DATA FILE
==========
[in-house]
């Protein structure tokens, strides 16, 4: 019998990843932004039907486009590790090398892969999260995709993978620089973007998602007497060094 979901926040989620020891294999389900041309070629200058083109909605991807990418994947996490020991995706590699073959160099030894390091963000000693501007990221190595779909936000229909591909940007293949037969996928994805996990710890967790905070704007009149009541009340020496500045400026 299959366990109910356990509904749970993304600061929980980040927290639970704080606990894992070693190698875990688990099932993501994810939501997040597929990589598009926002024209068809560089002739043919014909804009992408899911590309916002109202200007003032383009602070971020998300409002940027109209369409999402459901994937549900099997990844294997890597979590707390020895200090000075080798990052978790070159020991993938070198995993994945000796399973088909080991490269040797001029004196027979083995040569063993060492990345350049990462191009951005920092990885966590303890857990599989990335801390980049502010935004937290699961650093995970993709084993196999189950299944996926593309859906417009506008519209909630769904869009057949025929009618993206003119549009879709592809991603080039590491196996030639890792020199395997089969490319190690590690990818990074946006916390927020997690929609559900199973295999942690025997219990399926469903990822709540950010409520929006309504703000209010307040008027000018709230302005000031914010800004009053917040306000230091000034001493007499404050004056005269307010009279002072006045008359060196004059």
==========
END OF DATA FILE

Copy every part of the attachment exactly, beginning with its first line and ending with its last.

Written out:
[in-house]
């Protein structure tokens, strides 16, 4: 019998990843932004039907486009590790090398892969999260995709993978620089973007998602007497060094 979901926040989620020891294999389900041309070629200058083109909605991807990418994947996490020991995706590699073959160099030894390091963000000693501007990221190595779909936000229909591909940007293949037969996928994805996990710890967790905070704007009149009541009340020496500045400026 299959366990109910356990509904749970993304600061929980980040927290639970704080606990894992070693190698875990688990099932993501994810939501997040597929990589598009926002024209068809560089002739043919014909804009992408899911590309916002109202200007003032383009602070971020998300409002940027109209369409999402459901994937549900099997990844294997890597979590707390020895200090000075080798990052978790070159020991993938070198995993994945000796399973088909080991490269040797001029004196027979083995040569063993060492990345350049990462191009951005920092990885966590303890857990599989990335801390980049502010935004937290699961650093995970993709084993196999189950299944996926593309859906417009506008519209909630769904869009057949025929009618993206003119549009879709592809991603080039590491196996030639890792020199395997089969490319190690590690990818990074946006916390927020997690929609559900199973295999942690025997219990399926469903990822709540950010409520929006309504703000209010307040008027000018709230302005000031914010800004009053917040306000230091000034001493007499404050004056005269307010009279002072006045008359060196004059």